Time-lapse panning over the San Francisco bay area from the Gardner Lookout at the east peak of Mount Tamalpais.
I much prefer flashback Reacher to modern day midwest town trauma Reacher. This is one of the best.
Could be anything... (seen at the Conservatory of Flowers in San Francisco's Golden Gate Park, do please leave a comment if you know what it is.)
I haven't checked Klout for a long time - while I was away they've decided I'm a expert in Indian politics. Explains a lot...
By default compression doesn't work in CloudFront for a website backed by an Amaxon S3 bucket.
The first step is pretty obvious - switch on compression in CloudFront:
To get to this setting open you distribution, go to the Behaviors tab and edit your behavior(s). Scroll down to the bottom and toggle Compress Objects Automatically to On. Save and drum your fingers while the distribution updates.
The less obvious piece is that CloudFront will only compress files between 1,000 and 10,000,000 bytes (as of writing this post) and it detects the filesize from the Content-Length header. What the documentation doesn't mention is that S3 does not send the Content-Length header by default and so no compression is applied.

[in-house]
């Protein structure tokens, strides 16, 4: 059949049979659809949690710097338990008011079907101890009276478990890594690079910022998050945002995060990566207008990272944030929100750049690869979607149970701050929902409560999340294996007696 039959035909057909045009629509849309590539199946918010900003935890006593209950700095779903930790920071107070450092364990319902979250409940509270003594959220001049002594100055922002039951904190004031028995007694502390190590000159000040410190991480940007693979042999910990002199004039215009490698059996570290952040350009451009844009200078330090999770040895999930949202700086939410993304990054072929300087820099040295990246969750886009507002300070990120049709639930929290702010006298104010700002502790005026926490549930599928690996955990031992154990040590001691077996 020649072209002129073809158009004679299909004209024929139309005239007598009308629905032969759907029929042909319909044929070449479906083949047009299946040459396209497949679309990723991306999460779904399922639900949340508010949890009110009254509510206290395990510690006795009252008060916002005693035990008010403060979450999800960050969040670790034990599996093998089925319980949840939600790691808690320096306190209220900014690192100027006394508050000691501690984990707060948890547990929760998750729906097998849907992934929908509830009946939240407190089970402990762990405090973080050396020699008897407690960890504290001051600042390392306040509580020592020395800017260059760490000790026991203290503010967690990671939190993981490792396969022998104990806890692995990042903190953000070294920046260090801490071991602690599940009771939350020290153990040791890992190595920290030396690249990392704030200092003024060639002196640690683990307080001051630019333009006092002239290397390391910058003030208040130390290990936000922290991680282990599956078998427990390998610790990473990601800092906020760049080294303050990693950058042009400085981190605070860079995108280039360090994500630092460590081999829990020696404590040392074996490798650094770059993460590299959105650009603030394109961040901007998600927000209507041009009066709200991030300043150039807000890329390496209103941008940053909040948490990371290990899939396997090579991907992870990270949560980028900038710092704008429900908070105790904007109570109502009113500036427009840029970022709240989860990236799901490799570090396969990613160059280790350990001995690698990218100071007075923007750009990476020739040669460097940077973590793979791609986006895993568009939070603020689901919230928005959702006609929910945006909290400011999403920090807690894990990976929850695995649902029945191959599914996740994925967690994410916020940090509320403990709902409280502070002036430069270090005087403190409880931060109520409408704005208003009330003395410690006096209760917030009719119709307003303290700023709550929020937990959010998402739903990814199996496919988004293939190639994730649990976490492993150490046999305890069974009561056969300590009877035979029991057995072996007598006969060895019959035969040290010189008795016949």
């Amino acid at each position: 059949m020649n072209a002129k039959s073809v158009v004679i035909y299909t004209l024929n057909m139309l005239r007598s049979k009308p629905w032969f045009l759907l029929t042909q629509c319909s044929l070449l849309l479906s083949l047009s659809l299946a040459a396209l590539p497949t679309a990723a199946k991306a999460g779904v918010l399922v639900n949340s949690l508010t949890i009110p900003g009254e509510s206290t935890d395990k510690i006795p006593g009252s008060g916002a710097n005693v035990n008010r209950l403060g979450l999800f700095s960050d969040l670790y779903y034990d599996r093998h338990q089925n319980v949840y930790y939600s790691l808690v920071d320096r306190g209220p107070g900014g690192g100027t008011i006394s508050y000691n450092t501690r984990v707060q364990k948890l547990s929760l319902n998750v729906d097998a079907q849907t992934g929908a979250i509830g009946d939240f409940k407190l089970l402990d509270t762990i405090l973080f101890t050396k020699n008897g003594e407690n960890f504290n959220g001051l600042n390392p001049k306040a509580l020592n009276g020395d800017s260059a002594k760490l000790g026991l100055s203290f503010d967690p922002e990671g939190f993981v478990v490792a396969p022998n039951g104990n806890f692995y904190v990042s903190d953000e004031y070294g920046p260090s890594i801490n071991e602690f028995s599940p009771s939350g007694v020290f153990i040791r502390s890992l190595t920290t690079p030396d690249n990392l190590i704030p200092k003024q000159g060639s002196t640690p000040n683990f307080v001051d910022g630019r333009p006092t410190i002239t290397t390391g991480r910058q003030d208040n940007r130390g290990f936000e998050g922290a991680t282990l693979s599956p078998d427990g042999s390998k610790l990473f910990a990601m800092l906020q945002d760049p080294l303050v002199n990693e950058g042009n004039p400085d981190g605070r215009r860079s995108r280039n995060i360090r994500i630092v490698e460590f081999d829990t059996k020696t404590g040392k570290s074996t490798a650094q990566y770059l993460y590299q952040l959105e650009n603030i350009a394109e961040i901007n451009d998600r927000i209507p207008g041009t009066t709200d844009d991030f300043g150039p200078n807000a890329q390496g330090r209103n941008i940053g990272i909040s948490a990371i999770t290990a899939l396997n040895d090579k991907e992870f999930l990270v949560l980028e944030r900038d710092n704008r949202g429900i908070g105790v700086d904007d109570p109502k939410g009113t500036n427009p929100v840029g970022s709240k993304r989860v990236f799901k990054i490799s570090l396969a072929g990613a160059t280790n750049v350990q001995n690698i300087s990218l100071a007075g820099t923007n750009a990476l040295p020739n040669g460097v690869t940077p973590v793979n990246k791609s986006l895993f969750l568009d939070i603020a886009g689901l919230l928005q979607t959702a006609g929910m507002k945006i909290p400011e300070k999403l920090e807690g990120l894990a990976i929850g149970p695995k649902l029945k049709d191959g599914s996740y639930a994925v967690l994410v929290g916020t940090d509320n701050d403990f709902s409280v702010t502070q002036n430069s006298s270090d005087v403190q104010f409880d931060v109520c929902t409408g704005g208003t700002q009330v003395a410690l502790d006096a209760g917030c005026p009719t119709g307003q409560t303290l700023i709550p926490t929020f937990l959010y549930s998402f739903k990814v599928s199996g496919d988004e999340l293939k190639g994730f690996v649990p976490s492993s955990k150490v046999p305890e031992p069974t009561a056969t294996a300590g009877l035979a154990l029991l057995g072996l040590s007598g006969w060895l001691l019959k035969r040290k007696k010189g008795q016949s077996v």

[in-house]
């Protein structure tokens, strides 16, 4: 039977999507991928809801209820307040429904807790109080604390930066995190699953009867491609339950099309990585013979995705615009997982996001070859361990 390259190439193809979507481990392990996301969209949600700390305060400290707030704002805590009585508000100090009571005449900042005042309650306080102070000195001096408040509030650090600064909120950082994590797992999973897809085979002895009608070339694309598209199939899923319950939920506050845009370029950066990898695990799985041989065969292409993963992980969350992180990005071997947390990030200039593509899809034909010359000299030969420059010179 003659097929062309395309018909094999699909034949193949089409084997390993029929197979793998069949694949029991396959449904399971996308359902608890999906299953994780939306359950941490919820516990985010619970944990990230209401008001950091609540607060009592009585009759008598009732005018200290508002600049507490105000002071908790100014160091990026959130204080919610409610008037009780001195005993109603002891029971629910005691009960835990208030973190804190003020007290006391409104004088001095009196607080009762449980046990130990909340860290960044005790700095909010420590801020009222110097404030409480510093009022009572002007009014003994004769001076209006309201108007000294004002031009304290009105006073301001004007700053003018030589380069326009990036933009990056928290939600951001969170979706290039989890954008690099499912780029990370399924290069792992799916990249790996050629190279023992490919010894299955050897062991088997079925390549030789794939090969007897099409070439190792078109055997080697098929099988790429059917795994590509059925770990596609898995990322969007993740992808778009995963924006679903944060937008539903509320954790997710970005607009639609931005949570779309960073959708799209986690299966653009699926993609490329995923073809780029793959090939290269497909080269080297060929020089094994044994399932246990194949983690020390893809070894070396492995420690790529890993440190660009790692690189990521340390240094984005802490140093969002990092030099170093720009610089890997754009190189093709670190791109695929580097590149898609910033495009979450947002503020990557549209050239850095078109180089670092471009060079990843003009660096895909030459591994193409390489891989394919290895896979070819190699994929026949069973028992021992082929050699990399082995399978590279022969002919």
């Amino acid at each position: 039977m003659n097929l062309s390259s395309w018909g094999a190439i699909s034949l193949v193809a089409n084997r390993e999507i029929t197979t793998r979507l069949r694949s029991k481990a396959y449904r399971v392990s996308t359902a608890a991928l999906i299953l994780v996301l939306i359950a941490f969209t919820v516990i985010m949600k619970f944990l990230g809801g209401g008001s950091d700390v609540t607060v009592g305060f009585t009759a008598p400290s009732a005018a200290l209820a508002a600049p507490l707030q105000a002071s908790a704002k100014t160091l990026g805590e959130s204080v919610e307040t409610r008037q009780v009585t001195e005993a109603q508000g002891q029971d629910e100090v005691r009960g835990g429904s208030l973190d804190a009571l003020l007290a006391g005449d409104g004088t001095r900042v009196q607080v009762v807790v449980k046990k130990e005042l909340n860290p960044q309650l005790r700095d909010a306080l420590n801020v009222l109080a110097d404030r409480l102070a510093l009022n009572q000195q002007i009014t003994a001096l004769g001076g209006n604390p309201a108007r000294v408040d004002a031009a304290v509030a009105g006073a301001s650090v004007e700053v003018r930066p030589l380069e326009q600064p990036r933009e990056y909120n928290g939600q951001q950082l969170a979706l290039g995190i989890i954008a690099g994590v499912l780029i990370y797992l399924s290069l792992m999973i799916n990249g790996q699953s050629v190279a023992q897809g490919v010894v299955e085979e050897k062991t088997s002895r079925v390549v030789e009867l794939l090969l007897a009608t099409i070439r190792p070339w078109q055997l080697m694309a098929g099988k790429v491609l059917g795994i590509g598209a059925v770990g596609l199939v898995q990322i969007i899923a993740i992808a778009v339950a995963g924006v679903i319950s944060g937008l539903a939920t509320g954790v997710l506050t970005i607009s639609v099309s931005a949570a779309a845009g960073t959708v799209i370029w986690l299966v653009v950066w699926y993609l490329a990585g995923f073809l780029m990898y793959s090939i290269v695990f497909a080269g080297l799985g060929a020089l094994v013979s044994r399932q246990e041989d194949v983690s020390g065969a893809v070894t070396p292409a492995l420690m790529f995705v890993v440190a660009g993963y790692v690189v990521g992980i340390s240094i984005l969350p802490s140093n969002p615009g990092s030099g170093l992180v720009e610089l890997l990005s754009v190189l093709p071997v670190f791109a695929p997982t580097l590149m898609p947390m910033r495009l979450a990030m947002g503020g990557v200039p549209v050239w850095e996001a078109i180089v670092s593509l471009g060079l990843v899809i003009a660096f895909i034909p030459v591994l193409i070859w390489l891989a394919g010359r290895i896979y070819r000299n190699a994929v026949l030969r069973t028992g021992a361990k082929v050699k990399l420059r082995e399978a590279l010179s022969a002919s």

Go to S3 and open the properties for your bucket (not for individual files). Expand Permissions and then click Edit CORS Configuration. You need to add Content-Length as an allowed header like this:
(Related: Export Google Fit Daily Steps, Weight and Distance to a Google Sheet; Using the Azure Monitor REST API from Google Apps Script; Monitor page index status with Google Sheets, Apps Script and the Google Search Console API)
The overall message is good - focus on making your users actually awesome rather than you looking awesome with some concrete strategies to find out what that is and how to get there. A central theme is removing barriers to effective usage. The product here is a book. It was hell to read on my phone. Now if the graphics were large and central to the message and couldn't be done other than in some weird non-standard way I might forgive this. But all I needed to on every page was zoom in to get rid of the needless massive borders. That's all it took. Hundreds of times. So I'd recommend this if you still like paper books or are some sort of tablet toting throwback but on phone? No.
(You might also like: The Trust Project, Fake News and a Partial Facebook Uninstall; Sutro Tower, Moon, and Plane; Commentary)